Photograph by Chip Somodevilla/Getty Images.
UPDATE: Sam Brownback is sorry his office made such a big deal about an insulting tweet from a Kansas teen last week.
"My staff overreacted to this tweet, and for that I apologize," Brownback said in a statement emailed to the Associated Press on Monday afternoon. "Freedom of speech is among our most treasured freedoms."
After coming across Emma Sullivan's tweet—which said that the Kansas governor "sucked" and included the hashtag #heblowsalot—last week, Brownback's office flagged it for field trip organizers, and school officials later demanded the 18-year-old write a letter of apology to Brownback. The story quickly went viral, with Twitter users and a number of bloggers defending Sullivan and blaming Brownback and school officials for overreacting.
Monday, Nov. 28 at 1:12 p.m.: The Kansas teen who insulted Republican Gov. Sam Brownback last week with the hashtag #heblowsalot won't be punished after she refused to apologize for the offending tweet, school officials said Monday afternoon.
The Shawnee Mission School District told the Associated Press that Emma Sullivan will not be disciplined after refusing a request from her school's principal to write a letter of apology to the Kansas governor. The school district said it "acknowledges a student's right to freedom of speech and expression is constitutionally protected."
The decision comes one day after Sullivan said that writing the letter would be insincere and that she wouldn't do it. It also comes as the anti-Brownback tweet has gone viral, bringing the 18-year-old temporary fame. She now has nearly 9,000 Twitter followers (@emmakate988), more than twice the total of Brownback (@govsambrownback).
At the time of her original tweet, Sullivan had only several dozen followers, but she has seen that number balloon after Browback's office flagged the insulting tweet for Sullivan's school. Many have shown their support for Sullivan by retweeting her original comments and/or the hashtag.
A number of liberal bloggers have also weighed in, blaming both Brownback's office for making an issue of the tweet and Sullivan's school for demanding she write a letter of apology to the Kansas governor.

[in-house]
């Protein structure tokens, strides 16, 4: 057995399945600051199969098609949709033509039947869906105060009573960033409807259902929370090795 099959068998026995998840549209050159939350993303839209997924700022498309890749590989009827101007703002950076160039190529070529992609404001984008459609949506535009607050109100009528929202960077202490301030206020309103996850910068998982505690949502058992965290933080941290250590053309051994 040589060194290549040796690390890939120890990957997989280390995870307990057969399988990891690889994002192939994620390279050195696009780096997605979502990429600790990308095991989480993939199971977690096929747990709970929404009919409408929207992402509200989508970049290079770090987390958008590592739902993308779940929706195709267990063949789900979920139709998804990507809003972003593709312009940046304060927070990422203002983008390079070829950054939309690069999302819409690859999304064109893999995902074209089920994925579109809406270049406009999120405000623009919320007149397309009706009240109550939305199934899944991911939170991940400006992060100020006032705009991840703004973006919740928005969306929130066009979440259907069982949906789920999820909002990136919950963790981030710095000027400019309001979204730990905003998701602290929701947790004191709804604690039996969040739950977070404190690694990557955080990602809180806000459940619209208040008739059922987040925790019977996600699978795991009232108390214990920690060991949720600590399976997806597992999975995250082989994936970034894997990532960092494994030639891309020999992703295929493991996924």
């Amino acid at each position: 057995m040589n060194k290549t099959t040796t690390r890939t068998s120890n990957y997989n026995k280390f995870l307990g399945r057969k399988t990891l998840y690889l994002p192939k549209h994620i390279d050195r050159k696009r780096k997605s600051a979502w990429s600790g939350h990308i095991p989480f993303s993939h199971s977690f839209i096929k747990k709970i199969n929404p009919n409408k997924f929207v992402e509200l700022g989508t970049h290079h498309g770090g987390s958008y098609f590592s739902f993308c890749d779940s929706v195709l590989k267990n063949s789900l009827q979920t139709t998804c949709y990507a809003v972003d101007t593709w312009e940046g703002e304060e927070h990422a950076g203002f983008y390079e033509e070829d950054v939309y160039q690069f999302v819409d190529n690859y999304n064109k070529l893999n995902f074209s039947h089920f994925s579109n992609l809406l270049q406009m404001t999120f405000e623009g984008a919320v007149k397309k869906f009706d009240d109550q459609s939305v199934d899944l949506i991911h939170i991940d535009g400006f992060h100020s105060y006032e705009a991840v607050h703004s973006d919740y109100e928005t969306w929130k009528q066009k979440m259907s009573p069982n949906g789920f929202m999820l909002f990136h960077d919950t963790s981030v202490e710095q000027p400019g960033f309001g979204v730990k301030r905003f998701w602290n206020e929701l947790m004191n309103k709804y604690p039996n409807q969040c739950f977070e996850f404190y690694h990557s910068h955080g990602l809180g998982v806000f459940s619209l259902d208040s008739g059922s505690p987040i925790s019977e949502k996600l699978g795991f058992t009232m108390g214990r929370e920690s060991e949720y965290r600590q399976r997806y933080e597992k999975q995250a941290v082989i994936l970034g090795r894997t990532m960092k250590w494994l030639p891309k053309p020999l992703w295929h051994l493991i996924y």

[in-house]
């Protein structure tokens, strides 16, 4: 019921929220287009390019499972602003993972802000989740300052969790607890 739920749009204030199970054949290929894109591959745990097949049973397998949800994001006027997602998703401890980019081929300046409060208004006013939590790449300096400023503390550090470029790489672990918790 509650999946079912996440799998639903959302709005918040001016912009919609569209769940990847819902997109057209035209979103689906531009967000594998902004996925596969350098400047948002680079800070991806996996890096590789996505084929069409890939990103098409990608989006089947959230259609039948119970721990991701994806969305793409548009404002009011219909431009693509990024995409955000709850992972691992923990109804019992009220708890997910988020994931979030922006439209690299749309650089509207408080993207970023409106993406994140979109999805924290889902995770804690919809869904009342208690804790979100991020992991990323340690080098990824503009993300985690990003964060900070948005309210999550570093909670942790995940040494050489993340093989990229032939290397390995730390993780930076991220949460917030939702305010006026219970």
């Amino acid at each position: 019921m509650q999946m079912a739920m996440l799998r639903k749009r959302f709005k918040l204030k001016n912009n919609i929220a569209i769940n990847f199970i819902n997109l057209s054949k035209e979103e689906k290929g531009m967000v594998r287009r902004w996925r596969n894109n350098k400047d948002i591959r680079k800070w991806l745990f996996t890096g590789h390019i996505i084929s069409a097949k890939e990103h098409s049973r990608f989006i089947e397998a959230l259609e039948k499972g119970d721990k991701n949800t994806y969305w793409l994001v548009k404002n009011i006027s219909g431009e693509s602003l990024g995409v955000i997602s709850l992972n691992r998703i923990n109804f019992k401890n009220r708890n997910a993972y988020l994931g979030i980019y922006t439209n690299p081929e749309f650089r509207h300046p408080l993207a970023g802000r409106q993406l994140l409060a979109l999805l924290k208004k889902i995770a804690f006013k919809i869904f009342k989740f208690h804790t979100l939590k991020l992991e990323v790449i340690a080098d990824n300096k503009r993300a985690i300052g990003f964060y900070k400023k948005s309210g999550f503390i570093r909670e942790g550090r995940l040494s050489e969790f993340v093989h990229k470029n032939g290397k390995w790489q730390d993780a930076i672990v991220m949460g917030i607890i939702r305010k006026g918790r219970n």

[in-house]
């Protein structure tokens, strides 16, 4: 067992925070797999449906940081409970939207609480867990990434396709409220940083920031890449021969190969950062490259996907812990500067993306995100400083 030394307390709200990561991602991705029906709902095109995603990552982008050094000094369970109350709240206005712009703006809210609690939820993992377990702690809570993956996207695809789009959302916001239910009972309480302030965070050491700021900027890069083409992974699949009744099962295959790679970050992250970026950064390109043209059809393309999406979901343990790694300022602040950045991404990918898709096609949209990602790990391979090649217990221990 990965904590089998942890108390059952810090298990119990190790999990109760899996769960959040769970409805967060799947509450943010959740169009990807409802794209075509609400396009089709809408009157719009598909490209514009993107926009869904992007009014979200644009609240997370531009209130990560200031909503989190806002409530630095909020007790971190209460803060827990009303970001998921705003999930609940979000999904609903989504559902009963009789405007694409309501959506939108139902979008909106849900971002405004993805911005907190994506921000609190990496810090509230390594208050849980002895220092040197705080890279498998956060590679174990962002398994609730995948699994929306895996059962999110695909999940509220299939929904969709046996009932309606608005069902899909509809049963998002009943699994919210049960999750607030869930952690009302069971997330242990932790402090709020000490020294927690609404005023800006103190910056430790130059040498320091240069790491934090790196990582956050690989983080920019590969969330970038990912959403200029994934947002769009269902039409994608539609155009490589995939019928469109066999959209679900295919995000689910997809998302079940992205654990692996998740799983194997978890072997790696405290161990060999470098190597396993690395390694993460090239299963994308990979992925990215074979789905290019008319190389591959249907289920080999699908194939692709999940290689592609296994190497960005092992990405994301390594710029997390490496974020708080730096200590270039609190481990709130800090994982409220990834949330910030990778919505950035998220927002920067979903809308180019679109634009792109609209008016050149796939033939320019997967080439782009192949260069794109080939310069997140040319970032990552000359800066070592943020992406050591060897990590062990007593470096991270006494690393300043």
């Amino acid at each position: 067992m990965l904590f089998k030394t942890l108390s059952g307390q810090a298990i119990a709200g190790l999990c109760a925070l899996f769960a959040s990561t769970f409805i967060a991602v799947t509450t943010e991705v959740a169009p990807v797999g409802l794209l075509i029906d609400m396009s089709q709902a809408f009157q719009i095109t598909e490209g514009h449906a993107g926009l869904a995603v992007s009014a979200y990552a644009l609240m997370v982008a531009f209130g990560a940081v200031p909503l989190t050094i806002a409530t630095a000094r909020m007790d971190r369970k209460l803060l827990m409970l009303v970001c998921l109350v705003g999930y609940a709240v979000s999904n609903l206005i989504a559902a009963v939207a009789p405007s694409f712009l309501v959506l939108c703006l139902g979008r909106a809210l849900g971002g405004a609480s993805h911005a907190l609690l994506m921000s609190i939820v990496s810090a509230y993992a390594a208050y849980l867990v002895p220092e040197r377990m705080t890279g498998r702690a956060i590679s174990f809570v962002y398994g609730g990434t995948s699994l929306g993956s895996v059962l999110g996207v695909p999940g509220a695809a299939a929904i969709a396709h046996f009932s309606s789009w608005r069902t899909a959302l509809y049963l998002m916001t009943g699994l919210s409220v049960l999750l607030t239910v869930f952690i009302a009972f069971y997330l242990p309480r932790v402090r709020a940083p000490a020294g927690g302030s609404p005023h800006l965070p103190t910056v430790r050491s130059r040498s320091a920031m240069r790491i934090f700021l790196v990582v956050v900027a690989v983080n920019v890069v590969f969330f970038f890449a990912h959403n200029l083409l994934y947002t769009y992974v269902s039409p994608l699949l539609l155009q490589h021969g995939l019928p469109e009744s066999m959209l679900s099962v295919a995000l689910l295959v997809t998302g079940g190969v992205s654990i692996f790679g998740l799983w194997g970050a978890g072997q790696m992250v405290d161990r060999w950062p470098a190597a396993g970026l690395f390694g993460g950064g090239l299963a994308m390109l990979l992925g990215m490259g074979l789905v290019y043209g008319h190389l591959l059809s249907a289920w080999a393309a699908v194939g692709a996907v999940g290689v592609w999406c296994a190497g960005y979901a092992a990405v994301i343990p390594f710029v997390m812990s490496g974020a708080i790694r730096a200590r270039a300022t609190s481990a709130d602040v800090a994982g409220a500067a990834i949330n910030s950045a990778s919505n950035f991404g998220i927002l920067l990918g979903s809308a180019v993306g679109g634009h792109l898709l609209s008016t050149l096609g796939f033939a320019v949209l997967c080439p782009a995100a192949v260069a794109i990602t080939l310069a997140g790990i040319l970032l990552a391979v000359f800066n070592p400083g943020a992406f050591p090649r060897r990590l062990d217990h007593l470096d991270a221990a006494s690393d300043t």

"I would say that the students in question definitely have been ‘taught’ something about government," wrote one at the Daily Kos. "They’ve been taught exactly what most of the rest of us got ‘taught’ at around the same age: Government is filled with pissy little people who have nothing better to do than use whatever tiny scrap of power they have to make the lives of those around them miserable."
Monday, Nov. 28 at 9:45 a.m.: The 18-year-old Kansas teen who took to Twitter during a field trip to the state house last week to express her dislike for Gov. Sam Brownback says that she won't offer the written apology that her high school principal is demanding.
Emma Sullivan said that penning such a letter would not be sincere because she is not sorry for the tweet, which came with the hashtag #heblowsalot. "I would do it again," she told the Associated Press on Sunday, one day before her apology letter was due.
Her principal, Karl R. Krawitz, declined to comment to the AP on the matter but had previously told local media that the situation is a "private issue, not a public matter."
Sullivan says that she has been contacted by a number of lawyers but is waiting to see how the school responds to her decision not to write the apology letter before taking further action.
Friday, Nov. 25: High school students: don’t say mean things about Kansas’s Gov. Sam Brownback on Twitter, unless you like going to the principal’s office.
That’s what happened to Emma Sullivan, who according to NBC Action News joked on Twitter after a field trip to the state Capitol with her class and found herself in trouble.
Sullivan, 18, sent this tweet after Gov. Brownback spoke to her and other students:
“just made mean comments at gov brownback and told him he sucked, in person #heblowsalot.”
Even though the senior at Shawnee Mission East High School had just 60 followers on the social media, and didn’t actually say anything to the governor, word got out about her comment, and someone from Brownback’s office reportedly let an administrator from the school district know.
Sullivan found herself in the principal’s office the next day. She was asked to write an apology to the governor, though she has yet to decide whether she will do so.
“I believe that it is my right to state my opinion,” Sullivan told NBC. “I don’t believe with the majority of the things that he is trying to pass, or like not letting pass.”